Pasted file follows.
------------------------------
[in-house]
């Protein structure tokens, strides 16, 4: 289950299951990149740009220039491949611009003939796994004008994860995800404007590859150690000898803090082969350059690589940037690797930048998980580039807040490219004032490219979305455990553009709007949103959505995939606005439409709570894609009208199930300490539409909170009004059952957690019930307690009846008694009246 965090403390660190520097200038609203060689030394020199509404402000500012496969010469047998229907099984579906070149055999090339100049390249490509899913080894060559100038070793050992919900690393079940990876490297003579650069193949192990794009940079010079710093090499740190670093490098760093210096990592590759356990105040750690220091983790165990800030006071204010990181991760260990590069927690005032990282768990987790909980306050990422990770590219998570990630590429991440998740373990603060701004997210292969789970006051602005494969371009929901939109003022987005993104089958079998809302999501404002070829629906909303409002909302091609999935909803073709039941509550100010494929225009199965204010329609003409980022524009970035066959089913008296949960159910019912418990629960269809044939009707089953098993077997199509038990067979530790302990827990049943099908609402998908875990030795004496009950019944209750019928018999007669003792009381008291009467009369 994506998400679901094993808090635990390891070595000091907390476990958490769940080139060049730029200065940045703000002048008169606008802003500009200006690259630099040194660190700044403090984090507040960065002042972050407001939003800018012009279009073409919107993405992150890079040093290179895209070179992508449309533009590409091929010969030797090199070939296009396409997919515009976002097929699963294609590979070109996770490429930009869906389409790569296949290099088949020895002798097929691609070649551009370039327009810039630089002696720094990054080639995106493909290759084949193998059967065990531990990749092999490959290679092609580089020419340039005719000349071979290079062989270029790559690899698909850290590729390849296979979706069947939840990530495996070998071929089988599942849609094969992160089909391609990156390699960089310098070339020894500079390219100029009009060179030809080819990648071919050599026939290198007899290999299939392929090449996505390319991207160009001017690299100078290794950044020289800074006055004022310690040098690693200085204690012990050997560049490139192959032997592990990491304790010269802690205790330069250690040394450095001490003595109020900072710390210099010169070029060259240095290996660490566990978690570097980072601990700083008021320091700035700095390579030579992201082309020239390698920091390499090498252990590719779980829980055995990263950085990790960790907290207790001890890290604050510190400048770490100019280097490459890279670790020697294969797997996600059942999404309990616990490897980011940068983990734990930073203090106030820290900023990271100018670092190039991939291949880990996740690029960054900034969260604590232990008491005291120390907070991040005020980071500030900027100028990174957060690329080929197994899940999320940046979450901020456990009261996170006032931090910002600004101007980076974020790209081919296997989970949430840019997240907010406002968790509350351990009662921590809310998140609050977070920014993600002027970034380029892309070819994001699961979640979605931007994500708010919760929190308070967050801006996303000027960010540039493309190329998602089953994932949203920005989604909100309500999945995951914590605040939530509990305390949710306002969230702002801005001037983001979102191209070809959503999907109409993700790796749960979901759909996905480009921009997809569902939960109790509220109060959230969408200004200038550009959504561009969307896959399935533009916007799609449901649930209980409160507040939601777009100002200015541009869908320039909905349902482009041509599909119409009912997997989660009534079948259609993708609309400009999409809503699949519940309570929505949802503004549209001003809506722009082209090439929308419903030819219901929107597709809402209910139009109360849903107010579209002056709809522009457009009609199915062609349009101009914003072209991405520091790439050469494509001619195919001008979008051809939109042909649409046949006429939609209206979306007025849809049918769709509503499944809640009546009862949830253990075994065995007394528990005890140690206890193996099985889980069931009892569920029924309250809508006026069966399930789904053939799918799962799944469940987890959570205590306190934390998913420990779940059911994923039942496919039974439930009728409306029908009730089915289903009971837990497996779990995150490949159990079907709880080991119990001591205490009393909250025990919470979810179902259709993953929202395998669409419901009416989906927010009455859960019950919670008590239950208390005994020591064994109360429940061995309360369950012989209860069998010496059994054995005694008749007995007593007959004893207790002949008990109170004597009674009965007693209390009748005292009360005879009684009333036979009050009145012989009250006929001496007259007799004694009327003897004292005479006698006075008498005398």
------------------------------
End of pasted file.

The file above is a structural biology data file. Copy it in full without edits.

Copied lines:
[in-house]
């Protein structure tokens, strides 16, 4: 289950299951990149740009220039491949611009003939796994004008994860995800404007590859150690000898803090082969350059690589940037690797930048998980580039807040490219004032490219979305455990553009709007949103959505995939606005439409709570894609009208199930300490539409909170009004059952957690019930307690009846008694009246 965090403390660190520097200038609203060689030394020199509404402000500012496969010469047998229907099984579906070149055999090339100049390249490509899913080894060559100038070793050992919900690393079940990876490297003579650069193949192990794009940079010079710093090499740190670093490098760093210096990592590759356990105040750690220091983790165990800030006071204010990181991760260990590069927690005032990282768990987790909980306050990422990770590219998570990630590429991440998740373990603060701004997210292969789970006051602005494969371009929901939109003022987005993104089958079998809302999501404002070829629906909303409002909302091609999935909803073709039941509550100010494929225009199965204010329609003409980022524009970035066959089913008296949960159910019912418990629960269809044939009707089953098993077997199509038990067979530790302990827990049943099908609402998908875990030795004496009950019944209750019928018999007669003792009381008291009467009369 994506998400679901094993808090635990390891070595000091907390476990958490769940080139060049730029200065940045703000002048008169606008802003500009200006690259630099040194660190700044403090984090507040960065002042972050407001939003800018012009279009073409919107993405992150890079040093290179895209070179992508449309533009590409091929010969030797090199070939296009396409997919515009976002097929699963294609590979070109996770490429930009869906389409790569296949290099088949020895002798097929691609070649551009370039327009810039630089002696720094990054080639995106493909290759084949193998059967065990531990990749092999490959290679092609580089020419340039005719000349071979290079062989270029790559690899698909850290590729390849296979979706069947939840990530495996070998071929089988599942849609094969992160089909391609990156390699960089310098070339020894500079390219100029009009060179030809080819990648071919050599026939290198007899290999299939392929090449996505390319991207160009001017690299100078290794950044020289800074006055004022310690040098690693200085204690012990050997560049490139192959032997592990990491304790010269802690205790330069250690040394450095001490003595109020900072710390210099010169070029060259240095290996660490566990978690570097980072601990700083008021320091700035700095390579030579992201082309020239390698920091390499090498252990590719779980829980055995990263950085990790960790907290207790001890890290604050510190400048770490100019280097490459890279670790020697294969797997996600059942999404309990616990490897980011940068983990734990930073203090106030820290900023990271100018670092190039991939291949880990996740690029960054900034969260604590232990008491005291120390907070991040005020980071500030900027100028990174957060690329080929197994899940999320940046979450901020456990009261996170006032931090910002600004101007980076974020790209081919296997989970949430840019997240907010406002968790509350351990009662921590809310998140609050977070920014993600002027970034380029892309070819994001699961979640979605931007994500708010919760929190308070967050801006996303000027960010540039493309190329998602089953994932949203920005989604909100309500999945995951914590605040939530509990305390949710306002969230702002801005001037983001979102191209070809959503999907109409993700790796749960979901759909996905480009921009997809569902939960109790509220109060959230969408200004200038550009959504561009969307896959399935533009916007799609449901649930209980409160507040939601777009100002200015541009869908320039909905349902482009041509599909119409009912997997989660009534079948259609993708609309400009999409809503699949519940309570929505949802503004549209001003809506722009082209090439929308419903030819219901929107597709809402209910139009109360849903107010579209002056709809522009457009009609199915062609349009101009914003072209991405520091790439050469494509001619195919001008979008051809939109042909649409046949006429939609209206979306007025849809049918769709509503499944809640009546009862949830253990075994065995007394528990005890140690206890193996099985889980069931009892569920029924309250809508006026069966399930789904053939799918799962799944469940987890959570205590306190934390998913420990779940059911994923039942496919039974439930009728409306029908009730089915289903009971837990497996779990995150490949159990079907709880080991119990001591205490009393909250025990919470979810179902259709993953929202395998669409419901009416989906927010009455859960019950919670008590239950208390005994020591064994109360429940061995309360369950012989209860069998010496059994054995005694008749007995007593007959004893207790002949008990109170004597009674009965007693209390009748005292009360005879009684009333036979009050009145012989009250006929001496007259007799004694009327003897004292005479006698006075008498005398």